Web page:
, ,

Poverty in Taiwan

Poverty in Taiwan

The calculation of poverty in Taiwan is a bit different. Families are considered poor if their monthly income is below a threshold set by the city or province. This means only 1.78% of the population, or about 130,000 people, are considered poor.

Each city in Taiwan has a different monthly income that is considered as a minimum. For example, while a family’s minimum income should be $171 to meet their basic needs in Kinmen County, the minimum is $337 in Taipei City.

The low percentage of poverty in Taiwan is not a coincidence, but rather is the result of efforts of the Taiwanese government alongside various civic organizations, private foundations and academic institutions. For example, in 1999 the government spent $5.08 billion on social welfare programs.

However, there are problems in the government’s standards for calculating poverty rates. In 2004, the Taipei Times reported an interesting example. In Taiwan, low-income households are provided 13 benefits and services by the government such as living subsidies, medical grants and emergency funds.

These services are given on an “all or nothing” basis, so if a family rises slightly above the poverty threshold, they lose their rights to all of these services. The article reports, “Given this ‘all or nothing system,’ low-income households do not wish to rise above the poverty line, for if they do, they would really fall into poverty.”

In 2011, the government raised the poverty line. With this, an additional 588,000 people became eligible for social assistance and subsidies. The article “Changing Times Force Taiwan to Raise Welfare Spending” notes the tradition of taking care of one’s elders, which means taking care of them financially, as a reason for the necessity of raising the poverty line.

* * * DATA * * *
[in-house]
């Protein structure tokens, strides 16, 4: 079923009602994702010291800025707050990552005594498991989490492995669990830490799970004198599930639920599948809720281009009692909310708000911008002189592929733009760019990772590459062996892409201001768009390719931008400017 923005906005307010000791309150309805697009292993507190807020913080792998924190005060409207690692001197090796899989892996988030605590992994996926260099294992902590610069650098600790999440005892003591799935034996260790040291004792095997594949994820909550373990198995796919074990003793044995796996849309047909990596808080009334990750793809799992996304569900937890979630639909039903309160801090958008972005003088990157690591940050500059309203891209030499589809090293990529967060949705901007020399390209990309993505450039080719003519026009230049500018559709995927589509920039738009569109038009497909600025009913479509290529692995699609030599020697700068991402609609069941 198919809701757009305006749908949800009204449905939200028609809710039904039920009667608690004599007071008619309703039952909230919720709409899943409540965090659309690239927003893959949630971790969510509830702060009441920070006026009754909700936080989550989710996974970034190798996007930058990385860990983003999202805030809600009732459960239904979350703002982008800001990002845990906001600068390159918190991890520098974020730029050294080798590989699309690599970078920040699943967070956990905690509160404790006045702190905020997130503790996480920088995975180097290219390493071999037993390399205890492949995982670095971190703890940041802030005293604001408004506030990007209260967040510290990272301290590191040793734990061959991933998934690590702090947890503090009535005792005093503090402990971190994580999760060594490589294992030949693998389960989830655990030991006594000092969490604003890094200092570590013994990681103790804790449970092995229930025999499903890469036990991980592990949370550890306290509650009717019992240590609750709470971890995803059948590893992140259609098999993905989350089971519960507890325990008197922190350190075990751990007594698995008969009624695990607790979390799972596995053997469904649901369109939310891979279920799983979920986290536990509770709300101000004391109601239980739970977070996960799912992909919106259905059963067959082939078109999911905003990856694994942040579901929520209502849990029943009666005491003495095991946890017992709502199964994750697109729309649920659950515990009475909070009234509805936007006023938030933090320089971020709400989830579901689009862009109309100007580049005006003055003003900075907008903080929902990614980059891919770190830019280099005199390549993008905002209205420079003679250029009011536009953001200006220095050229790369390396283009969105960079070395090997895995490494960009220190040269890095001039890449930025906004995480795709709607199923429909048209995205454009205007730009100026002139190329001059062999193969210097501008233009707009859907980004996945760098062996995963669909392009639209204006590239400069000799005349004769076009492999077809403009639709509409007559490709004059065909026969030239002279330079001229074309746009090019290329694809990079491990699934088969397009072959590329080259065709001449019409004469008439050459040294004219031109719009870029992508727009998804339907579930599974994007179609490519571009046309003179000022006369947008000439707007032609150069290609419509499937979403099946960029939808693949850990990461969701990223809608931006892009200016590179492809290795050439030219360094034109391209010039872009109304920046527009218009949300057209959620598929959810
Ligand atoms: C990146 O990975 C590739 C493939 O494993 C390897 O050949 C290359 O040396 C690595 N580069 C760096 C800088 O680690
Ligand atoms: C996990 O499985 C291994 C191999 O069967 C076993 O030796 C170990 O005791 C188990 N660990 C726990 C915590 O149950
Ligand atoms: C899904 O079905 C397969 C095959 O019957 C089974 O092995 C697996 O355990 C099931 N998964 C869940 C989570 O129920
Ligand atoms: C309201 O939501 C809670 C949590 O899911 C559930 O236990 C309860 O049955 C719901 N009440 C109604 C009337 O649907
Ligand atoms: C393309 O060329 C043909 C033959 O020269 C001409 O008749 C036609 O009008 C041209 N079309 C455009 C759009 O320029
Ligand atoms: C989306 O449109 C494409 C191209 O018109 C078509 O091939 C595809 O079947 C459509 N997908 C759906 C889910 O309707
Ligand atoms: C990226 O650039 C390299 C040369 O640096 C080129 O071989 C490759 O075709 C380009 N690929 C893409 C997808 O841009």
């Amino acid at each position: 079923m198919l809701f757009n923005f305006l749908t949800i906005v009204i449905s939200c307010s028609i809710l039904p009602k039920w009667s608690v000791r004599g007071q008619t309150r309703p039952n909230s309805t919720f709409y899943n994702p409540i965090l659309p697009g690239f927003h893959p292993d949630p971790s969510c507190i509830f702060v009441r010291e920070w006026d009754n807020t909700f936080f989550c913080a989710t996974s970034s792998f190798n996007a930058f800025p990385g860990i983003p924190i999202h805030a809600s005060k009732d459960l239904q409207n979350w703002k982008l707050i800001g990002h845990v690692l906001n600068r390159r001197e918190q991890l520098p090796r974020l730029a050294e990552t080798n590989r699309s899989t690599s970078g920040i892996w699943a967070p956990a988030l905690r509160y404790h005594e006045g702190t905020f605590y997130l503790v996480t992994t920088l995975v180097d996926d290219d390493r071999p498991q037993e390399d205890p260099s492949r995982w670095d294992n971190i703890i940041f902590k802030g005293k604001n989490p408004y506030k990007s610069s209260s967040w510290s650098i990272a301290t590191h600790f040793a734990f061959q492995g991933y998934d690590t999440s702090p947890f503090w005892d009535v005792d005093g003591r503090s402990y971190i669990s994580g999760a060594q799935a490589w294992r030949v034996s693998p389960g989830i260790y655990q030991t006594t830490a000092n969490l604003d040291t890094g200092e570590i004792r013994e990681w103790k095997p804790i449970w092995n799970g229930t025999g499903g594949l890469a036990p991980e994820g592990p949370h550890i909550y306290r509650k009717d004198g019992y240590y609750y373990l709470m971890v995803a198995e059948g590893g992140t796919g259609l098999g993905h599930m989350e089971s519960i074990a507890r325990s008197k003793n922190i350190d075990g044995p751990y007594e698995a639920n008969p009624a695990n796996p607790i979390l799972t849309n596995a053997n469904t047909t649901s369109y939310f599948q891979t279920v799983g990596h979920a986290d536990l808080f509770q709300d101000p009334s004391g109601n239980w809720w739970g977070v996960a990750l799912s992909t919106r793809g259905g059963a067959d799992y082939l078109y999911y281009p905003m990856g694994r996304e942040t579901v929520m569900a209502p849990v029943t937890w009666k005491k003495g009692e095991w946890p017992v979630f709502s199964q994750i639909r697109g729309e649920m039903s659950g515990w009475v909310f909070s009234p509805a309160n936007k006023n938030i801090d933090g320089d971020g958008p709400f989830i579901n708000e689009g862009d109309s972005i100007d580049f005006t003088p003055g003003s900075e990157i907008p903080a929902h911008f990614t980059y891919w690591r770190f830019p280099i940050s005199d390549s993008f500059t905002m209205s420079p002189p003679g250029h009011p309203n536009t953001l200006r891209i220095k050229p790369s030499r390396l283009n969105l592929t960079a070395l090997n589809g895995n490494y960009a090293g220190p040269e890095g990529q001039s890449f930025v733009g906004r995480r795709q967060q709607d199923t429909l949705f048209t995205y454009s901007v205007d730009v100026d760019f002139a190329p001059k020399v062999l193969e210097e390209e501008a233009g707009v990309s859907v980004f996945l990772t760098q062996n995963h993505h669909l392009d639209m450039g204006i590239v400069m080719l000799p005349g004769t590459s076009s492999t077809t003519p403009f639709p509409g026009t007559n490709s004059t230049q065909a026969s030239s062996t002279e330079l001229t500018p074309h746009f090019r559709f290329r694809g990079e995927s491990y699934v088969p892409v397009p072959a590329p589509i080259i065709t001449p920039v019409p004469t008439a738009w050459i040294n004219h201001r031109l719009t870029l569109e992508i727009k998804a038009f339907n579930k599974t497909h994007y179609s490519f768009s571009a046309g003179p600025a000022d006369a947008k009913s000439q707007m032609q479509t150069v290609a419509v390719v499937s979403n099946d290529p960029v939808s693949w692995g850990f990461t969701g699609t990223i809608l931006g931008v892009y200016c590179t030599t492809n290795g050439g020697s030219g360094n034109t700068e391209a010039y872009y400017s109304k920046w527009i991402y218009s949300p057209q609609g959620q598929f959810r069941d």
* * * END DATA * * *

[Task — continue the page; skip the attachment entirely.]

Looking at it from a cultural perspective, the article points out that the tradition of extended families living altogether (usually three generations under one roof) is starting to break down. “The family are no longer as close-knit as they once were. Grown children, for example, do not necessarily care for their elderly parents,” reports Cindy Sui.

Despite some of these structural problems with the government subsidies, many NGOs are working to help those who are not regarded as poor but who nevertheless are barely getting by.

One of the most prominent organizations is the Taiwan Fund for Children and Families. Promoting and advocating for the well-being of children, youth, and underprivileged families, the organization was formed in 1950 and now has a force of 8,000 volunteers.

Although the percentage of those in poverty is very low, the Taiwanese are worried that the poverty line is not high enough. Looking at the cultural and financial conditions, there are definitely areas that need improvement.

Dilara Alemdar

Photo: Flickr